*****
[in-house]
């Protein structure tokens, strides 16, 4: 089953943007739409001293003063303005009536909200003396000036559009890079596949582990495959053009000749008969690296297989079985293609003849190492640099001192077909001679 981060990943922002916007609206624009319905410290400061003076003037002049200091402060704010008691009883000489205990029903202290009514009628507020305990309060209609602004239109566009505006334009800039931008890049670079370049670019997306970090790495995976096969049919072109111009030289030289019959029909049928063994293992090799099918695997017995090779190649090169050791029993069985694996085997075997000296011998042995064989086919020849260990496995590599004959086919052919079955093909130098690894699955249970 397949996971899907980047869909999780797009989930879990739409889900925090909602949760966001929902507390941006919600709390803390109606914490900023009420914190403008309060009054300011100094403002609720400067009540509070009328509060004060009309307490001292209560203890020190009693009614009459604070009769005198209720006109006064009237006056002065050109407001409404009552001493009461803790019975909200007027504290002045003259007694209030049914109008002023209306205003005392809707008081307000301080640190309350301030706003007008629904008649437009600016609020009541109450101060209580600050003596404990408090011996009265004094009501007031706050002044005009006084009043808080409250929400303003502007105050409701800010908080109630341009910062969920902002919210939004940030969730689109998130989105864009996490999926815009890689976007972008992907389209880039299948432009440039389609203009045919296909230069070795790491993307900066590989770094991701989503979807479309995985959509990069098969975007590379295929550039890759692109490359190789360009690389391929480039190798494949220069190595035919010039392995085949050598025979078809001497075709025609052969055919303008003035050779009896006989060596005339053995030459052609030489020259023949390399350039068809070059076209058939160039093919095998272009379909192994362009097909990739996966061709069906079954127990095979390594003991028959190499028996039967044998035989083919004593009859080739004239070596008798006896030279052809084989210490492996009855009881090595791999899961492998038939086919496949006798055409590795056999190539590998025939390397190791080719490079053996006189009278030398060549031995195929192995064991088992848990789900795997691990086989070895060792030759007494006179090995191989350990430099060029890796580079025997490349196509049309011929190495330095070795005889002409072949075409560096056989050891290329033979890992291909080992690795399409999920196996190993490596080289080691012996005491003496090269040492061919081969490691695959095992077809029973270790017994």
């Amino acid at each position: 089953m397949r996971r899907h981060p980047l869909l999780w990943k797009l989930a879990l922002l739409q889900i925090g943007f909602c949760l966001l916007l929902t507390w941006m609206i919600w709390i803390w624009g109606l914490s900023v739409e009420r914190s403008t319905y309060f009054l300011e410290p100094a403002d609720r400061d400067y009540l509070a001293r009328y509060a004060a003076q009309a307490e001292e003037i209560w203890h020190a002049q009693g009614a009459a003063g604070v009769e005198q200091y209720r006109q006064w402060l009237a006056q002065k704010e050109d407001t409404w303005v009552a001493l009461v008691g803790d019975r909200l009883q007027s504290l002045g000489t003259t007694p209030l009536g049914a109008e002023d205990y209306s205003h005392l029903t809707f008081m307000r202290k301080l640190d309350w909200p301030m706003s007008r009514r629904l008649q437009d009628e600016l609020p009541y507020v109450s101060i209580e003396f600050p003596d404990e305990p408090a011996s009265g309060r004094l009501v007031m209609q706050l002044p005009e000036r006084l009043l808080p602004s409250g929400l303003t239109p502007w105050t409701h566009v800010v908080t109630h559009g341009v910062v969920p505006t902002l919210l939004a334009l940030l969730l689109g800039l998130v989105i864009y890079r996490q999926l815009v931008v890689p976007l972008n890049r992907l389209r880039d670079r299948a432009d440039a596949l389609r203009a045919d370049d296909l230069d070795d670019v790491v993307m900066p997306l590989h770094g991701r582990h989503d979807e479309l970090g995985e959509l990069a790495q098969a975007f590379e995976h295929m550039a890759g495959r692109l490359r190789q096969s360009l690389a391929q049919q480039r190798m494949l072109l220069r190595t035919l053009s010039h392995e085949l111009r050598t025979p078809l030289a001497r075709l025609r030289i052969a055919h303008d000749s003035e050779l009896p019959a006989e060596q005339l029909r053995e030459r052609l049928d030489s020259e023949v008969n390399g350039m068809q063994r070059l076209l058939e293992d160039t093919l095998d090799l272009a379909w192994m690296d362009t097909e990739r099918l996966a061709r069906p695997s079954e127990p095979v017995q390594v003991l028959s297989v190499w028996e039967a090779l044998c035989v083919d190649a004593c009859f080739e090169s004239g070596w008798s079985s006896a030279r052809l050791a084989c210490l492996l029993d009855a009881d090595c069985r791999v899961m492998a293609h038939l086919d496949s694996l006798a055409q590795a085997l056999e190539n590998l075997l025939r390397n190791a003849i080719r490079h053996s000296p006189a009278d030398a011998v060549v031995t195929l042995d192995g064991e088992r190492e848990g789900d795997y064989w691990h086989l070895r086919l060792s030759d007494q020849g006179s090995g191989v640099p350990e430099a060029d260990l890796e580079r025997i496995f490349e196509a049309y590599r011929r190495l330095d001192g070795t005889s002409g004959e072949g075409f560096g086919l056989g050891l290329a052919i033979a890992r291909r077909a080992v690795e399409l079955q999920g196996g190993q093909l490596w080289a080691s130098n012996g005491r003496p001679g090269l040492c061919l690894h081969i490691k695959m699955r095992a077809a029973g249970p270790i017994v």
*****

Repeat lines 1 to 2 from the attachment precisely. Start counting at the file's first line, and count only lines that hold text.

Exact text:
[in-house]
């Protein structure tokens, strides 16, 4: 089953943007739409001293003063303005009536909200003396000036559009890079596949582990495959053009000749008969690296297989079985293609003849190492640099001192077909001679 981060990943922002916007609206624009319905410290400061003076003037002049200091402060704010008691009883000489205990029903202290009514009628507020305990309060209609602004239109566009505006334009800039931008890049670079370049670019997306970090790495995976096969049919072109111009030289030289019959029909049928063994293992090799099918695997017995090779190649090169050791029993069985694996085997075997000296011998042995064989086919020849260990496995590599004959086919052919079955093909130098690894699955249970 397949996971899907980047869909999780797009989930879990739409889900925090909602949760966001929902507390941006919600709390803390109606914490900023009420914190403008309060009054300011100094403002609720400067009540509070009328509060004060009309307490001292209560203890020190009693009614009459604070009769005198209720006109006064009237006056002065050109407001409404009552001493009461803790019975909200007027504290002045003259007694209030049914109008002023209306205003005392809707008081307000301080640190309350301030706003007008629904008649437009600016609020009541109450101060209580600050003596404990408090011996009265004094009501007031706050002044005009006084009043808080409250929400303003502007105050409701800010908080109630341009910062969920902002919210939004940030969730689109998130989105864009996490999926815009890689976007972008992907389209880039299948432009440039389609203009045919296909230069070795790491993307900066590989770094991701989503979807479309995985959509990069098969975007590379295929550039890759692109490359190789360009690389391929480039190798494949220069190595035919010039392995085949050598025979078809001497075709025609052969055919303008003035050779009896006989060596005339053995030459052609030489020259023949390399350039068809070059076209058939160039093919095998272009379909192994362009097909990739996966061709069906079954127990095979390594003991028959190499028996039967044998035989083919004593009859080739004239070596008798006896030279052809084989210490492996009855009881090595791999899961492998038939086919496949006798055409590795056999190539590998025939390397190791080719490079053996006189009278030398060549031995195929192995064991088992848990789900795997691990086989070895060792030759007494006179090995191989350990430099060029890796580079025997490349196509049309011929190495330095070795005889002409072949075409560096056989050891290329033979890992291909080992690795399409999920196996190993490596080289080691012996005491003496090269040492061919081969490691695959095992077809029973270790017994």